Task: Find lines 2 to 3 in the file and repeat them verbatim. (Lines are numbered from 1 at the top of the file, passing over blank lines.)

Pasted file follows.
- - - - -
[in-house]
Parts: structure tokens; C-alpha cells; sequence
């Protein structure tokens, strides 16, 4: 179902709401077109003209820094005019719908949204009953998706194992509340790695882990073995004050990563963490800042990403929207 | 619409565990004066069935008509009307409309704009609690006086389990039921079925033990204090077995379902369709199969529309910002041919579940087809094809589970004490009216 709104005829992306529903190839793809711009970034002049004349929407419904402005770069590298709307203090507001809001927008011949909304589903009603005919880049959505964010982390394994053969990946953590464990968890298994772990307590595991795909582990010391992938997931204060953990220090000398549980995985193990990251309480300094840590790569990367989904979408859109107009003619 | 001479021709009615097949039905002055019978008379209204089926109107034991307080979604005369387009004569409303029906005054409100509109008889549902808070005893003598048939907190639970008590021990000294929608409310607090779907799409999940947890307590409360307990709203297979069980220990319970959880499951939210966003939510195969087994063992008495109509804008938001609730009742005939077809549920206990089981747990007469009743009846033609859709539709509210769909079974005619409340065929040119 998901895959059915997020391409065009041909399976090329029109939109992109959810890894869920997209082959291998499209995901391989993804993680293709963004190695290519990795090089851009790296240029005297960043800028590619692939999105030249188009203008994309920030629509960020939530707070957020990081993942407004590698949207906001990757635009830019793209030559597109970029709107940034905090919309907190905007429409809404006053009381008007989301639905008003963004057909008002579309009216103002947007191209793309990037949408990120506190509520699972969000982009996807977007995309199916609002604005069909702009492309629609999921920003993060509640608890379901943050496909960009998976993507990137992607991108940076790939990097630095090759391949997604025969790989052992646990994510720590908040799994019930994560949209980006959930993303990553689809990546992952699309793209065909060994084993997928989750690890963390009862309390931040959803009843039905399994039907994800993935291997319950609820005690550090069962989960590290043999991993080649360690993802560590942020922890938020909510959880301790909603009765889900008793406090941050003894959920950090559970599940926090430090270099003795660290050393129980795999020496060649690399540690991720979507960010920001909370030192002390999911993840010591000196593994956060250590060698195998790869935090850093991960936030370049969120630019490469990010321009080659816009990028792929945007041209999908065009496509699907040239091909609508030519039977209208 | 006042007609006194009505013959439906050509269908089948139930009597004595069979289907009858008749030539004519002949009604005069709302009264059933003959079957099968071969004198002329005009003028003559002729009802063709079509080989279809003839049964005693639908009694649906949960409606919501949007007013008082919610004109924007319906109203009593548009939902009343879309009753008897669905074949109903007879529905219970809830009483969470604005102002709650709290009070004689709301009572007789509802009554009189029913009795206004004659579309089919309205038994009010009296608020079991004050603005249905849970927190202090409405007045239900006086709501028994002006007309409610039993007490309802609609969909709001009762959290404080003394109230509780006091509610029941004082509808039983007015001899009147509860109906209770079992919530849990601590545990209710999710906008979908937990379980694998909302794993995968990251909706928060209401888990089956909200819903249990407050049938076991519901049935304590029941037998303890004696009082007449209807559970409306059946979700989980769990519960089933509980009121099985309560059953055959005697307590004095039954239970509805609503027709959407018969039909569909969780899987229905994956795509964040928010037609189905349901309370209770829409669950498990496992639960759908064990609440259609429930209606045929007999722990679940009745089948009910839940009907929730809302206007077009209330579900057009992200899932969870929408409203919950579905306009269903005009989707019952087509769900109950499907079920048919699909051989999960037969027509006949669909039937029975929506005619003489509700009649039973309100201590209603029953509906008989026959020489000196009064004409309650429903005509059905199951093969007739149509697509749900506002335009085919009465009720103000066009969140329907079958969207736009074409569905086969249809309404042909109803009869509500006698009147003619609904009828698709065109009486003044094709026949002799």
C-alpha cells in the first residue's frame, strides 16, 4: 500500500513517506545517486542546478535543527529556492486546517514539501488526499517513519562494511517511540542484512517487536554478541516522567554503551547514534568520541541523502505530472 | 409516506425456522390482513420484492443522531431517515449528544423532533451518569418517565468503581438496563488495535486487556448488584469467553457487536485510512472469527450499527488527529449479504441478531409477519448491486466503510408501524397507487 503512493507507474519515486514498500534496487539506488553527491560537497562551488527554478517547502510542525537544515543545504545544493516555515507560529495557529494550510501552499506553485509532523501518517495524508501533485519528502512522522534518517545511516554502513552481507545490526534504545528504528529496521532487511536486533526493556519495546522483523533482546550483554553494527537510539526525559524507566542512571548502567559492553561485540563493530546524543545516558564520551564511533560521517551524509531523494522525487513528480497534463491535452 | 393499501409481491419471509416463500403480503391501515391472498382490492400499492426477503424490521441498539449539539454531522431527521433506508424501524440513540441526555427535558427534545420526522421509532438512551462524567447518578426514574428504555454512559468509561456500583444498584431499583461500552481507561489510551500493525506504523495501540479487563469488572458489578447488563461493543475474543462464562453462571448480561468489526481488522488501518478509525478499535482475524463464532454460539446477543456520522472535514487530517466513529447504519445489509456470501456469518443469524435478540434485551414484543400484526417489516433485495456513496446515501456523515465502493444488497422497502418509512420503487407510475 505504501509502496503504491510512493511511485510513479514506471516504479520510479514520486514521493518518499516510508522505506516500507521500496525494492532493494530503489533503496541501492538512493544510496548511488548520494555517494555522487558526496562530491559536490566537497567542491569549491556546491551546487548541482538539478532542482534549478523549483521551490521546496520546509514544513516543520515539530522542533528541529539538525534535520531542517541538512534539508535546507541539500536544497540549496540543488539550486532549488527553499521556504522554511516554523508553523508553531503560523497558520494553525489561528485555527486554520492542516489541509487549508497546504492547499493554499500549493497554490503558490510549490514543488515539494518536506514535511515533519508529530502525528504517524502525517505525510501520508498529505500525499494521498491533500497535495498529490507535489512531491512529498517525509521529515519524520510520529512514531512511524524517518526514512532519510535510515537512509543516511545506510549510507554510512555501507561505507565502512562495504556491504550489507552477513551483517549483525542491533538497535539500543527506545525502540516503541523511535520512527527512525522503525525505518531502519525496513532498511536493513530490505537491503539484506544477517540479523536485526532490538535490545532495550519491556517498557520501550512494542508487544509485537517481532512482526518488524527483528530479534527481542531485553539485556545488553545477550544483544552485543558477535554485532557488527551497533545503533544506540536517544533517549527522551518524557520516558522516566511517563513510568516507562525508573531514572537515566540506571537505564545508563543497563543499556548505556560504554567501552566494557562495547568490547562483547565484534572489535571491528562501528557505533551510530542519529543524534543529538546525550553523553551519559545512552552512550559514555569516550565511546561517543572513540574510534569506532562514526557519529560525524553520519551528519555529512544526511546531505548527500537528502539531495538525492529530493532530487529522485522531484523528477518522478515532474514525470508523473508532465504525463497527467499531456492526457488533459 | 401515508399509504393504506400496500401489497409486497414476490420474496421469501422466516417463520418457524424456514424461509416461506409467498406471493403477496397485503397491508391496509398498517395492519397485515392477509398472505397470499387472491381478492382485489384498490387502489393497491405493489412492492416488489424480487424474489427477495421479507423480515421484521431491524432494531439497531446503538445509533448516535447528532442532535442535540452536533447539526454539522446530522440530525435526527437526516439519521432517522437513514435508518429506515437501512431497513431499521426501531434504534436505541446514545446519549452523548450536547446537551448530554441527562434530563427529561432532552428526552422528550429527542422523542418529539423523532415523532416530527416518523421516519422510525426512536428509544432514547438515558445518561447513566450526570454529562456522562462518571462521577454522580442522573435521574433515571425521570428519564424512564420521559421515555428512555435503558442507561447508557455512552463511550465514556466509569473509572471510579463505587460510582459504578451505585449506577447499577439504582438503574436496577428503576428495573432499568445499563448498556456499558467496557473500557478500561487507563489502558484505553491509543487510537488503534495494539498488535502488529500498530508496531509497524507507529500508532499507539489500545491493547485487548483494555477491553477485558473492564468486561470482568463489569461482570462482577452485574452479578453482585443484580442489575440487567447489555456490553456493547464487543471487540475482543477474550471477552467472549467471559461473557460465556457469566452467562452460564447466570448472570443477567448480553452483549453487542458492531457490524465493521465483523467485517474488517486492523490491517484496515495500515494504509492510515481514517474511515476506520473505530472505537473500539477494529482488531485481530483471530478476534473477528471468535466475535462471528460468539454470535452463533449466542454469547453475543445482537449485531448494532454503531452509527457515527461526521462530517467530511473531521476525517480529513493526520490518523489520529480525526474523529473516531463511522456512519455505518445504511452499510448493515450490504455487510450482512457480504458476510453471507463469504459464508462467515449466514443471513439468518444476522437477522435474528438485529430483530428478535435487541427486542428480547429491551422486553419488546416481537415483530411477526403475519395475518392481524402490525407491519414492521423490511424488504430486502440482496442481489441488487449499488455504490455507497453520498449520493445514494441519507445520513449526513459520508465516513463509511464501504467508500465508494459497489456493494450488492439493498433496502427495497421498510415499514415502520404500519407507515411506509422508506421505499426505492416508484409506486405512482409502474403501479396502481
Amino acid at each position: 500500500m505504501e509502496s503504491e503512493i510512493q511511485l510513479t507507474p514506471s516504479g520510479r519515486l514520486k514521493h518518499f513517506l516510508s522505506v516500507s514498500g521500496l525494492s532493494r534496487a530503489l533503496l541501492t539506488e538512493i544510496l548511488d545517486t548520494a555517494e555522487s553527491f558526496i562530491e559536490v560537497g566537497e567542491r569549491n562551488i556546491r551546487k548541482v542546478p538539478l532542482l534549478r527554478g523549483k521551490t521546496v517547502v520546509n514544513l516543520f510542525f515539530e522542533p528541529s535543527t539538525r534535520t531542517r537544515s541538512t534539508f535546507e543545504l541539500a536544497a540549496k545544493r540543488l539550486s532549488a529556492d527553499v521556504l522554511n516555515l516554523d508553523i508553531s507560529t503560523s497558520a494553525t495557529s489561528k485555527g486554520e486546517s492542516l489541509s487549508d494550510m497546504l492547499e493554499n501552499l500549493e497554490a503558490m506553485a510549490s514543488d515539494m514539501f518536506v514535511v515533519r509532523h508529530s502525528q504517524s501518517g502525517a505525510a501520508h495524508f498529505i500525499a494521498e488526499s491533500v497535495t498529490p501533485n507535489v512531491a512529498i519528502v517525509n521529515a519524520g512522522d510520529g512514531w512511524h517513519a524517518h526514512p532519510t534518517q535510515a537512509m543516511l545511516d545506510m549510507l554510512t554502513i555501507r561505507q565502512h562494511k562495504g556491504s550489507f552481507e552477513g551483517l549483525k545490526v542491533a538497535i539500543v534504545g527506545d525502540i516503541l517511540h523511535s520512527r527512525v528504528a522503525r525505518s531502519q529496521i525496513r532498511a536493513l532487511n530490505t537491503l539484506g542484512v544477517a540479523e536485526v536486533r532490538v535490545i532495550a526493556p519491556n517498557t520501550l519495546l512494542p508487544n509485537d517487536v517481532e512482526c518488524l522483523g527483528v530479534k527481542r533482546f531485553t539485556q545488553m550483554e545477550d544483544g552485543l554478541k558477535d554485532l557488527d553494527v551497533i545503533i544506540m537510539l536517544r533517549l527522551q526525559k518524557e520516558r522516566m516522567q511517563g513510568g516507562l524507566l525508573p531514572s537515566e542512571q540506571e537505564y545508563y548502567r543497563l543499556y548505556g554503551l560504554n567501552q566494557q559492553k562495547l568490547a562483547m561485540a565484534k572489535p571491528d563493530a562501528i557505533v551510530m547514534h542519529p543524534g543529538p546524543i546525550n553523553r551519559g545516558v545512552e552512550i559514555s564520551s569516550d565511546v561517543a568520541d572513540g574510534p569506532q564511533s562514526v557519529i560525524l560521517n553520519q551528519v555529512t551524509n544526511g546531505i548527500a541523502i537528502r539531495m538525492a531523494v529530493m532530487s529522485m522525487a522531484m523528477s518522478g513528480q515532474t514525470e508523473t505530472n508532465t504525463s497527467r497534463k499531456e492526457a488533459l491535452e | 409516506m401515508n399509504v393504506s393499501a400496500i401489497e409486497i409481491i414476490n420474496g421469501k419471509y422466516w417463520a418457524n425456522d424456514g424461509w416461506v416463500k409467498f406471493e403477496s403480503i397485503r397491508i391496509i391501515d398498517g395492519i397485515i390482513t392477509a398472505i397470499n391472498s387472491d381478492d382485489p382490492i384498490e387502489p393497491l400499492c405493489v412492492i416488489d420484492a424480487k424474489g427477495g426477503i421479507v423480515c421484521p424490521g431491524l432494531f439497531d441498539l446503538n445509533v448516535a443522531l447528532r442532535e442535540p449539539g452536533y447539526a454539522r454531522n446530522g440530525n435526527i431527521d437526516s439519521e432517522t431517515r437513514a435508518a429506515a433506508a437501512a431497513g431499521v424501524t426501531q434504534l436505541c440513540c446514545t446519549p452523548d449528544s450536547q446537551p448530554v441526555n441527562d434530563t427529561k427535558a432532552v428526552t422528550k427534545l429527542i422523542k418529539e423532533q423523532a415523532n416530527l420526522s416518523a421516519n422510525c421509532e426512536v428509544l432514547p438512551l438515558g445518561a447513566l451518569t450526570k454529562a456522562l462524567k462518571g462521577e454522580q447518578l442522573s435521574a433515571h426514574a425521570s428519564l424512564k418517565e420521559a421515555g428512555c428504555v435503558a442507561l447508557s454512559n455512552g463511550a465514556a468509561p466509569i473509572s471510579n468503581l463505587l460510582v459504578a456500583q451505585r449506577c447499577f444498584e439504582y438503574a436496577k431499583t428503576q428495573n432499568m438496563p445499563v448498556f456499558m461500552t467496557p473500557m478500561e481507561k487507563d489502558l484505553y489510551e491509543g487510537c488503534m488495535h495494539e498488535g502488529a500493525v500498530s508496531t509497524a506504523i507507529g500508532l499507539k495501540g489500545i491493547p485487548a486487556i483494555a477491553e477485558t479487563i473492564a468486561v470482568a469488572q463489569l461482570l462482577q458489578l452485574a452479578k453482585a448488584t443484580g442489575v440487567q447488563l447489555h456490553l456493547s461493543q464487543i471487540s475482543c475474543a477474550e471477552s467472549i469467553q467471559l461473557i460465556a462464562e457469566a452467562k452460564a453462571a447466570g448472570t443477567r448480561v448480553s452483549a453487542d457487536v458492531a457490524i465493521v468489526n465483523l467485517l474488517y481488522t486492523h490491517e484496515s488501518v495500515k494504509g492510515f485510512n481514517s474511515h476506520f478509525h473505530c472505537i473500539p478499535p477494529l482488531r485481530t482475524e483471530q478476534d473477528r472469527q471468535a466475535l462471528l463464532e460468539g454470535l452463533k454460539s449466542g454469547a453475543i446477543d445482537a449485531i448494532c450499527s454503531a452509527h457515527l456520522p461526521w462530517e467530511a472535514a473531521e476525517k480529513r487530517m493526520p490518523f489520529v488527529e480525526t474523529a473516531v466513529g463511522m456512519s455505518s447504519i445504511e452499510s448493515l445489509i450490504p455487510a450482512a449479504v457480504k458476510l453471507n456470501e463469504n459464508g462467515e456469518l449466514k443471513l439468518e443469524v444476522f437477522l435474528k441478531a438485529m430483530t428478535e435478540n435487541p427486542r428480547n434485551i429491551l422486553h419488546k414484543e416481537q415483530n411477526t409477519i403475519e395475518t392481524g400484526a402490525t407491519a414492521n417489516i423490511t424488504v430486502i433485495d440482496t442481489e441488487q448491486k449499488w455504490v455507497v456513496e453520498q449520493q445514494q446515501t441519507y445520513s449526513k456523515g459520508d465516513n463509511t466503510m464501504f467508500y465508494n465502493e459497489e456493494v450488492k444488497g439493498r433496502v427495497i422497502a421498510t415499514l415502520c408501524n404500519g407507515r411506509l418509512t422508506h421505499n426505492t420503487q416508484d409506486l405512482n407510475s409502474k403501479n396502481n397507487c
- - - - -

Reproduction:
Parts: structure tokens; C-alpha cells; sequence
């Protein structure tokens, strides 16, 4: 179902709401077109003209820094005019719908949204009953998706194992509340790695882990073995004050990563963490800042990403929207 | 619409565990004066069935008509009307409309704009609690006086389990039921079925033990204090077995379902369709199969529309910002041919579940087809094809589970004490009216 709104005829992306529903190839793809711009970034002049004349929407419904402005770069590298709307203090507001809001927008011949909304589903009603005919880049959505964010982390394994053969990946953590464990968890298994772990307590595991795909582990010391992938997931204060953990220090000398549980995985193990990251309480300094840590790569990367989904979408859109107009003619 | 001479021709009615097949039905002055019978008379209204089926109107034991307080979604005369387009004569409303029906005054409100509109008889549902808070005893003598048939907190639970008590021990000294929608409310607090779907799409999940947890307590409360307990709203297979069980220990319970959880499951939210966003939510195969087994063992008495109509804008938001609730009742005939077809549920206990089981747990007469009743009846033609859709539709509210769909079974005619409340065929040119 998901895959059915997020391409065009041909399976090329029109939109992109959810890894869920997209082959291998499209995901391989993804993680293709963004190695290519990795090089851009790296240029005297960043800028590619692939999105030249188009203008994309920030629509960020939530707070957020990081993942407004590698949207906001990757635009830019793209030559597109970029709107940034905090919309907190905007429409809404006053009381008007989301639905008003963004057909008002579309009216103002947007191209793309990037949408990120506190509520699972969000982009996807977007995309199916609002604005069909702009492309629609999921920003993060509640608890379901943050496909960009998976993507990137992607991108940076790939990097630095090759391949997604025969790989052992646990994510720590908040799994019930994560949209980006959930993303990553689809990546992952699309793209065909060994084993997928989750690890963390009862309390931040959803009843039905399994039907994800993935291997319950609820005690550090069962989960590290043999991993080649360690993802560590942020922890938020909510959880301790909603009765889900008793406090941050003894959920950090559970599940926090430090270099003795660290050393129980795999020496060649690399540690991720979507960010920001909370030192002390999911993840010591000196593994956060250590060698195998790869935090850093991960936030370049969120630019490469990010321009080659816009990028792929945007041209999908065009496509699907040239091909609508030519039977209208 | 006042007609006194009505013959439906050509269908089948139930009597004595069979289907009858008749030539004519002949009604005069709302009264059933003959079957099968071969004198002329005009003028003559002729009802063709079509080989279809003839049964005693639908009694649906949960409606919501949007007013008082919610004109924007319906109203009593548009939902009343879309009753008897669905074949109903007879529905219970809830009483969470604005102002709650709290009070004689709301009572007789509802009554009189029913009795206004004659579309089919309205038994009010009296608020079991004050603005249905849970927190202090409405007045239900006086709501028994002006007309409610039993007490309802609609969909709001009762959290404080003394109230509780006091509610029941004082509808039983007015001899009147509860109906209770079992919530849990601590545990209710999710906008979908937990379980694998909302794993995968990251909706928060209401888990089956909200819903249990407050049938076991519901049935304590029941037998303890004696009082007449209807559970409306059946979700989980769990519960089933509980009121099985309560059953055959005697307590004095039954239970509805609503027709959407018969039909569909969780899987229905994956795509964040928010037609189905349901309370209770829409669950498990496992639960759908064990609440259609429930209606045929007999722990679940009745089948009910839940009907929730809302206007077009209330579900057009992200899932969870929408409203919950579905306009269903005009989707019952087509769900109950499907079920048919699909051989999960037969027509006949669909039937029975929506005619003489509700009649039973309100201590209603029953509906008989026959020489000196009064004409309650429903005509059905199951093969007739149509697509749900506002335009085919009465009720103000066009969140329907079958969207736009074409569905086969249809309404042909109803009869509500006698009147003619609904009828698709065109009486003044094709026949002799």